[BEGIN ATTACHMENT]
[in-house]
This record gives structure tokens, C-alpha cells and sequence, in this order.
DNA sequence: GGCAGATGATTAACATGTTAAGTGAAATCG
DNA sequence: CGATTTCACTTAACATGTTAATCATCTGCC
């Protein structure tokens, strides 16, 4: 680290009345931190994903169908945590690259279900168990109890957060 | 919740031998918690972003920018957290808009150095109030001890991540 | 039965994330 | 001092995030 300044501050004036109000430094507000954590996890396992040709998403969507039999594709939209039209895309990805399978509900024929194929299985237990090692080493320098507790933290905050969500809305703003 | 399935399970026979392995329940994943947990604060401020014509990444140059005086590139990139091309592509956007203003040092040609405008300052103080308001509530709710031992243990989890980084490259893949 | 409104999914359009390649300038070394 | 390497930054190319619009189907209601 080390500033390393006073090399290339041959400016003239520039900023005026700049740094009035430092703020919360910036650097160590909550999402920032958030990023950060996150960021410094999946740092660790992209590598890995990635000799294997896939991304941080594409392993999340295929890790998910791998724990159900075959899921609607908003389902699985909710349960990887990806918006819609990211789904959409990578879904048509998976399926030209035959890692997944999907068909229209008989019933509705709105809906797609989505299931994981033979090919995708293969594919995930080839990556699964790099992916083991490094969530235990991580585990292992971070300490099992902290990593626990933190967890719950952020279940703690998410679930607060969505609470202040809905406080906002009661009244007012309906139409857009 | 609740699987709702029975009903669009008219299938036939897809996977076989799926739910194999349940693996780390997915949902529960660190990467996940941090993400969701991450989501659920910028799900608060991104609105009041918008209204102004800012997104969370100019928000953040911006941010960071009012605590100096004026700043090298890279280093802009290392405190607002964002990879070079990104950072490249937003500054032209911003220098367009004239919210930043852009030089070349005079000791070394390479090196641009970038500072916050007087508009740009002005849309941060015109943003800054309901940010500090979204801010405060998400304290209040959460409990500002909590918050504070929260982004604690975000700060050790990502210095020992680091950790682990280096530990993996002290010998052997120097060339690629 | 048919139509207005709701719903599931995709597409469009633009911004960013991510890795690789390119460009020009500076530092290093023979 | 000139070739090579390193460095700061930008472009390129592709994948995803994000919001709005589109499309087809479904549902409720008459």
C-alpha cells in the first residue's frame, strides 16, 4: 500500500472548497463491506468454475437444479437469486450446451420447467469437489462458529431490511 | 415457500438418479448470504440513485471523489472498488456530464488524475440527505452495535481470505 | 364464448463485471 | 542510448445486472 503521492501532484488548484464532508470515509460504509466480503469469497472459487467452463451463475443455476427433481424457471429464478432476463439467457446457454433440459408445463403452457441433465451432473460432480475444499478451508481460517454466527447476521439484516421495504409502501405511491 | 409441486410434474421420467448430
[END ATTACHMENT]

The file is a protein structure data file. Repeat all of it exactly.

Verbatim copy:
[in-house]
This record gives structure tokens, C-alpha cells and sequence, in this order.
DNA sequence: GGCAGATGATTAACATGTTAAGTGAAATCG
DNA sequence: CGATTTCACTTAACATGTTAATCATCTGCC
């Protein structure tokens, strides 16, 4: 680290009345931190994903169908945590690259279900168990109890957060 | 919740031998918690972003920018957290808009150095109030001890991540 | 039965994330 | 001092995030 300044501050004036109000430094507000954590996890396992040709998403969507039999594709939209039209895309990805399978509900024929194929299985237990090692080493320098507790933290905050969500809305703003 | 399935399970026979392995329940994943947990604060401020014509990444140059005086590139990139091309592509956007203003040092040609405008300052103080308001509530709710031992243990989890980084490259893949 | 409104999914359009390649300038070394 | 390497930054190319619009189907209601 080390500033390393006073090399290339041959400016003239520039900023005026700049740094009035430092703020919360910036650097160590909550999402920032958030990023950060996150960021410094999946740092660790992209590598890995990635000799294997896939991304941080594409392993999340295929890790998910791998724990159900075959899921609607908003389902699985909710349960990887990806918006819609990211789904959409990578879904048509998976399926030209035959890692997944999907068909229209008989019933509705709105809906797609989505299931994981033979090919995708293969594919995930080839990556699964790099992916083991490094969530235990991580585990292992971070300490099992902290990593626990933190967890719950952020279940703690998410679930607060969505609470202040809905406080906002009661009244007012309906139409857009 | 609740699987709702029975009903669009008219299938036939897809996977076989799926739910194999349940693996780390997915949902529960660190990467996940941090993400969701991450989501659920910028799900608060991104609105009041918008209204102004800012997104969370100019928000953040911006941010960071009012605590100096004026700043090298890279280093802009290392405190607002964002990879070079990104950072490249937003500054032209911003220098367009004239919210930043852009030089070349005079000791070394390479090196641009970038500072916050007087508009740009002005849309941060015109943003800054309901940010500090979204801010405060998400304290209040959460409990500002909590918050504070929260982004604690975000700060050790990502210095020992680091950790682990280096530990993996002290010998052997120097060339690629 | 048919139509207005709701719903599931995709597409469009633009911004960013991510890795690789390119460009020009500076530092290093023979 | 000139070739090579390193460095700061930008472009390129592709994948995803994000919001709005589109499309087809479904549902409720008459």
C-alpha cells in the first residue's frame, strides 16, 4: 500500500472548497463491506468454475437444479437469486450446451420447467469437489462458529431490511 | 415457500438418479448470504440513485471523489472498488456530464488524475440527505452495535481470505 | 364464448463485471 | 542510448445486472 503521492501532484488548484464532508470515509460504509466480503469469497472459487467452463451463475443455476427433481424457471429464478432476463439467457446457454433440459408445463403452457441433465451432473460432480475444499478451508481460517454466527447476521439484516421495504409502501405511491 | 409441486410434474421420467448430